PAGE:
The club and the jazz artists attracted dozens of world-famous entertainers including Edward G. Robinson, Victor Borge, Jimmy Durante, Judy Garland, Milton Berle, Frank Sinatra and Lorne Greene. "Whenever they were in town," said Spitz, "they would come here."

Morrie Fisher, the longtime head waiter at the Theatrical, recalled celebrities who visited the club: heavyweight champion Joe Louis, actresses Jayne Mansfield and Mamie Van Doren, actors Don Ameche and Yul Brynner, and sports figures Boog Powell, Blanton Collier and Billy Martin. Longtime Cleveland jazz enthusiast Ron Watt recalled one night seeing New York Yankees’ manager Martin sitting on one side of the bar with Cleveland politicians and mobster Danny Greene (who was later killed in a mob bombing) on the other side of the bar.

A disastrous fire broke out at the Theatrical September 13, 1960. Spitz recalled, "There were fire engines all over Vincent Avenue, Superior and East 9th Street. It was probably the worst fire of the year in Cleveland." It took almost five hours for the firemen to control the blaze. The building and the Theatrical Grill were destroyed. "My grandfather was beside himself," said Spitz. "His whole life was here. There wasn’t anything we could save except one bottle of Scotch that my dad (Wexler’s son-in-law, Buddy Spitz) has at home as a remembrance."

Almost immediately after the fire, Wexler announced he would rebuild the club. During the construction, Wexler rented a corner bar at the Hollenden and managed to keep most of his employees on the payroll and his regular customers supplied with beverages.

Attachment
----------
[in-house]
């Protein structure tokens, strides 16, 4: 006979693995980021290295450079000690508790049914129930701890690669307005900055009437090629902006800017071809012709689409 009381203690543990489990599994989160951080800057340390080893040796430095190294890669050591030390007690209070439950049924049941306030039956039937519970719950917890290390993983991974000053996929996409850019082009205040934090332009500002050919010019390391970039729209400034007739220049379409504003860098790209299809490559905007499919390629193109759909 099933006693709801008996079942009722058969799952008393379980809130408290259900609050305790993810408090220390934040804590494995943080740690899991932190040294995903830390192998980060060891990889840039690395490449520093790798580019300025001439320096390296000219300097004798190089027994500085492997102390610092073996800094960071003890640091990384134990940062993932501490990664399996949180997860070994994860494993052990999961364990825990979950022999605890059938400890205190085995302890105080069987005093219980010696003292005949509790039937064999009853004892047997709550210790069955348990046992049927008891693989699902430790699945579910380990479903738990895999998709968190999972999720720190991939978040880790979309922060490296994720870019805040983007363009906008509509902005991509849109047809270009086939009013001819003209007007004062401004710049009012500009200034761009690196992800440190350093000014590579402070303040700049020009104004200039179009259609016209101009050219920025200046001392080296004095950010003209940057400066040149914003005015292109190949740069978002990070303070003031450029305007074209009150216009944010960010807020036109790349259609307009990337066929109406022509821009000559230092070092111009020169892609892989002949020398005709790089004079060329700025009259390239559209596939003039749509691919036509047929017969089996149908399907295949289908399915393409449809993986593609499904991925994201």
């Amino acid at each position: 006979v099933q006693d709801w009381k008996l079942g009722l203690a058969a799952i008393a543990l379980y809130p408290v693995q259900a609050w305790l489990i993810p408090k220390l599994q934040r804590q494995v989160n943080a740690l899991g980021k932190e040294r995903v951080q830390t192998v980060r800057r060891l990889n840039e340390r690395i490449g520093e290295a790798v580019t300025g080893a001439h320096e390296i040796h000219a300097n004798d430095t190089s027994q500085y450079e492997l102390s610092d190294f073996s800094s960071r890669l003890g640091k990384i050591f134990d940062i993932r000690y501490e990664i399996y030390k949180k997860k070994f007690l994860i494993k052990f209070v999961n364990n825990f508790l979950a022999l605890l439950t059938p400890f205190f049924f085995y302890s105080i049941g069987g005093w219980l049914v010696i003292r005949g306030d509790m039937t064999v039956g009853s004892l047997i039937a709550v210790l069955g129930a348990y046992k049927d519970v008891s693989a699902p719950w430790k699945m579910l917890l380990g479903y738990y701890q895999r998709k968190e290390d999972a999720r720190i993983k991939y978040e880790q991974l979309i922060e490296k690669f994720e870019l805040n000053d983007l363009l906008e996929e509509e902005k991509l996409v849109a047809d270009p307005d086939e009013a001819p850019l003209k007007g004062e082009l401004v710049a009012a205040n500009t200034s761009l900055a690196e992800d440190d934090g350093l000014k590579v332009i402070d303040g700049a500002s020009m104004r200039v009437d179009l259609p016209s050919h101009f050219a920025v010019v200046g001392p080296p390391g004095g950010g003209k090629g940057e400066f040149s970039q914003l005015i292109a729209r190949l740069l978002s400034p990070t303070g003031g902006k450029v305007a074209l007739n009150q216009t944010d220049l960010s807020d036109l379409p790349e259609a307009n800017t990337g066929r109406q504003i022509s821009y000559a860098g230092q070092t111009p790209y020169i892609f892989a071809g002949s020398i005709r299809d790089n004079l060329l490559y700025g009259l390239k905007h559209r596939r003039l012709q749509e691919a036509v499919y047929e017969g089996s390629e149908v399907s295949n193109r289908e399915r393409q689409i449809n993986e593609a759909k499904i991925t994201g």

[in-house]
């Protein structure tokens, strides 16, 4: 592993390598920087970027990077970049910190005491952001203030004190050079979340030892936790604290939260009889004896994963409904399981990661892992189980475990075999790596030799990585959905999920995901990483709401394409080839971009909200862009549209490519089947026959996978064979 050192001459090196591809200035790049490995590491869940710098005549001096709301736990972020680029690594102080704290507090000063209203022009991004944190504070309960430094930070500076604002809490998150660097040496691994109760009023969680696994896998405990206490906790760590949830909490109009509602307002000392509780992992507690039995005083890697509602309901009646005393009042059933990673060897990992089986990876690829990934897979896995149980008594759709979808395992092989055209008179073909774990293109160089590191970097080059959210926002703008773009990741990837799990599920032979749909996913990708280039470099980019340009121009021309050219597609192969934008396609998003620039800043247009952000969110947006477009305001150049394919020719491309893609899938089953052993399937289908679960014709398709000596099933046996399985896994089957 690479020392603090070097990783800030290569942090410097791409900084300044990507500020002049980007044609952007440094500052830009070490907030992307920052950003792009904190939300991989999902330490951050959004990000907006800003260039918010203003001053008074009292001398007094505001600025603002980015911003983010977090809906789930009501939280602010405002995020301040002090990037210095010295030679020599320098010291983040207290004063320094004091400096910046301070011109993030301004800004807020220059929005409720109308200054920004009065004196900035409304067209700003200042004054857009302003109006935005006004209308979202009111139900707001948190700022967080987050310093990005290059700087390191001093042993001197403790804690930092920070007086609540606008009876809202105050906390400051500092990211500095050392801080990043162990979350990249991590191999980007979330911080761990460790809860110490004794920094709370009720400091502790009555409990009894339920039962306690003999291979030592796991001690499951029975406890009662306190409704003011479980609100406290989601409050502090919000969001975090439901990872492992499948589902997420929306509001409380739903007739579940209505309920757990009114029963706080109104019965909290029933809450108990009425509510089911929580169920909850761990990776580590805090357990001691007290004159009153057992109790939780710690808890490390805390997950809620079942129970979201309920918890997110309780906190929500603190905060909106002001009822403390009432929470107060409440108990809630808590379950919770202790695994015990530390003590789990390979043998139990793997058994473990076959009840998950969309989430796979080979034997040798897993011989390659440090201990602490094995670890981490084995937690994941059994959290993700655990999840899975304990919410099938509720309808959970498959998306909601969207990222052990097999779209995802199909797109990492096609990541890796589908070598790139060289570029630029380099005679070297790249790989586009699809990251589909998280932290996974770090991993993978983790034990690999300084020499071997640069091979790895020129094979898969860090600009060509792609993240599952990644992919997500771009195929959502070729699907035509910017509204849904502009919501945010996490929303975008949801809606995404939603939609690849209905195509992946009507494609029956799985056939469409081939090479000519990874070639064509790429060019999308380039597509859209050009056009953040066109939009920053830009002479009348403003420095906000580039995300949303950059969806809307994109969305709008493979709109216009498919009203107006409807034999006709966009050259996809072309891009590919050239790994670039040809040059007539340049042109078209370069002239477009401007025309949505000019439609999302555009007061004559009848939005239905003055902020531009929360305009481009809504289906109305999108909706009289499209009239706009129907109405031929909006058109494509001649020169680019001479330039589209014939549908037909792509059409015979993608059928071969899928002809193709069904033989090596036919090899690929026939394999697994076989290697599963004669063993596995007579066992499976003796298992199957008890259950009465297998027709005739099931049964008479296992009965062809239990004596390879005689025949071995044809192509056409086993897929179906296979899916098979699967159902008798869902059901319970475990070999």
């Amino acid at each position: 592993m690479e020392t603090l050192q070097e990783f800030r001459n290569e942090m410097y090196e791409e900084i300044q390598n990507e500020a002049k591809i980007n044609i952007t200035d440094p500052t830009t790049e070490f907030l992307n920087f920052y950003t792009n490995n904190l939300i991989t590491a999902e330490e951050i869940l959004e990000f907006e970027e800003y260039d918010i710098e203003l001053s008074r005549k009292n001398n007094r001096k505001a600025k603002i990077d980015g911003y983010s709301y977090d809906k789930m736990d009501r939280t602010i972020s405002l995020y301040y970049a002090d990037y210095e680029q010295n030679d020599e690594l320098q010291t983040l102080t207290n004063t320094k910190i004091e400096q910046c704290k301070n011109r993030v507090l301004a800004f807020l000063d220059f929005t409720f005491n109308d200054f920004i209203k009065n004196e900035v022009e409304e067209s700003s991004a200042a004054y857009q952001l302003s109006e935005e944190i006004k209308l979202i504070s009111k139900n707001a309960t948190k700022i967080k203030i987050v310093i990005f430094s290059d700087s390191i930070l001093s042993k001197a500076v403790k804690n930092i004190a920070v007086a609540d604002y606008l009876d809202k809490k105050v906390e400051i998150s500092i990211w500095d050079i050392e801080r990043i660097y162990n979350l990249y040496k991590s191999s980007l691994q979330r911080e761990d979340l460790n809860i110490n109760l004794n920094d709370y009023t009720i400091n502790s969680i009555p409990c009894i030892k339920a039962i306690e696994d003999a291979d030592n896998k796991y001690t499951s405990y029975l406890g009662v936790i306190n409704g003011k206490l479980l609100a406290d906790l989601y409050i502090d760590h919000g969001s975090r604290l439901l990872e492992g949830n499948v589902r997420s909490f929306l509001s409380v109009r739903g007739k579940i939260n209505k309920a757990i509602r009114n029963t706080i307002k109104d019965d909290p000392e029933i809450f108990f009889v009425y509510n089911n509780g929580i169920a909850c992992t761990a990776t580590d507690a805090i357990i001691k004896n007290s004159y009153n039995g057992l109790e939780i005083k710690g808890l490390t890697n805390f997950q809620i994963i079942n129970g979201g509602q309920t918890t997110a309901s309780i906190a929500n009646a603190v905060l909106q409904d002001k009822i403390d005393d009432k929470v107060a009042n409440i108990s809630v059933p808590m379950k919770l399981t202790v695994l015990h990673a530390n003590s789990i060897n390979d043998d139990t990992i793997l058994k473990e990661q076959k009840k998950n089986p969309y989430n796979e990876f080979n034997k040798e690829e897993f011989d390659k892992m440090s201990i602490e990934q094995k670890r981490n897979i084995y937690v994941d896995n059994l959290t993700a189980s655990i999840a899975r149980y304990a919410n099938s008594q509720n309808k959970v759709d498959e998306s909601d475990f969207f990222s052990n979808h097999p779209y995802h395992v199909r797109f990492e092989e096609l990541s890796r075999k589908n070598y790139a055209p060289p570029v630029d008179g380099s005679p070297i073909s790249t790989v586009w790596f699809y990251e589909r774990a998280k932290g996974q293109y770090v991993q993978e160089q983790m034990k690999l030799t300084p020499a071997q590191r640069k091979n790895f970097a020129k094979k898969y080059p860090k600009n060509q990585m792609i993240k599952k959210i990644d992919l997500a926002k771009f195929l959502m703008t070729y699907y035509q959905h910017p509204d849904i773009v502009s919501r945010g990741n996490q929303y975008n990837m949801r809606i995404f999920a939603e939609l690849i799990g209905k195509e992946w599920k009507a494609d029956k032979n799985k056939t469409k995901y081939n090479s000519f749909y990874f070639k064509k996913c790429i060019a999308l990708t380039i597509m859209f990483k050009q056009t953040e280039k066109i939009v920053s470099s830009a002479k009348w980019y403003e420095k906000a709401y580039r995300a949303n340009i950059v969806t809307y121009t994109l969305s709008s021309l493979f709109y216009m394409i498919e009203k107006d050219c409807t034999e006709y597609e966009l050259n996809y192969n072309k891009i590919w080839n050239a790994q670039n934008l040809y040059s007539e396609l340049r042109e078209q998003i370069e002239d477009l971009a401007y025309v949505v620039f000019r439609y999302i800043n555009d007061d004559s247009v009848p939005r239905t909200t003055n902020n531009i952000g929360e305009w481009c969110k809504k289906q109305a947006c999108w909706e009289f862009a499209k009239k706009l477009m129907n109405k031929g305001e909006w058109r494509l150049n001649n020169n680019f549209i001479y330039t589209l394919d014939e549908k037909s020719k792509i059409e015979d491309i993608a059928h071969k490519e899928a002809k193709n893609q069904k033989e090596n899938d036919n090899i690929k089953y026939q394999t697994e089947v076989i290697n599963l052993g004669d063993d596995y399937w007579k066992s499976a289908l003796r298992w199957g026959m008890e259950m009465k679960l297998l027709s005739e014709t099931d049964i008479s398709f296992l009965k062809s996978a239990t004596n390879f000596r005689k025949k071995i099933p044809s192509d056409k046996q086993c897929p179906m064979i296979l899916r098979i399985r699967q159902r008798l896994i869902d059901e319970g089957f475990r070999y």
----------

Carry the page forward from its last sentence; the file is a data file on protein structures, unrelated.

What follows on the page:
The handsome new $1.2 million restaurant opened about a year later with jazz trumpeter Jonah Jones on the bandstand. After the fire, Wexler continued his policy of featuring top name jazz artists. The 1960s saw such jazz performers as Clark Terry, Jimmy Forrest, Red Norvo, Urbie Green, Dizzy Gillespie and Muggsy Spanier.

From the early 1960s, the "house band" at the Theatrical consisted of drummer Bob KcKee, pianist Hank Kohout and bassist Ken Seiffert. They played six nights a week for 17 years until Wexler died in March of 1979. After his death, Krawcheck said the music policy changed to include pop performers.

In the 1970s, downtown Cleveland’s nightlife was gradually migrating to the Flats, a new entertainment area along the Cuyahoga River. By the 1980s, the Theatrical was the only nightclub left on Short Vincent and continued to offer jazz by such favorites as Bill Doggett, Harold Betters and Randy Moroz, who played piano for lunch and dinner. A favorite for many years was Glen Covington.

In June of 1990, 53 years after the club opened, the Theatrical stopped presenting live jazz. For a couple of years in the 1990s, Jim Swingos rented the restaurant and made a brief attempt at restoring its former glory, but Swingos did not attract enough business to pay the bills. By the end of the 20th century, the building was still there but there was no jazz, just a so-called "Gentlemen’s Club" -- and memories of half a century of live jazz.

Copyright 2005 Joe Mosbrook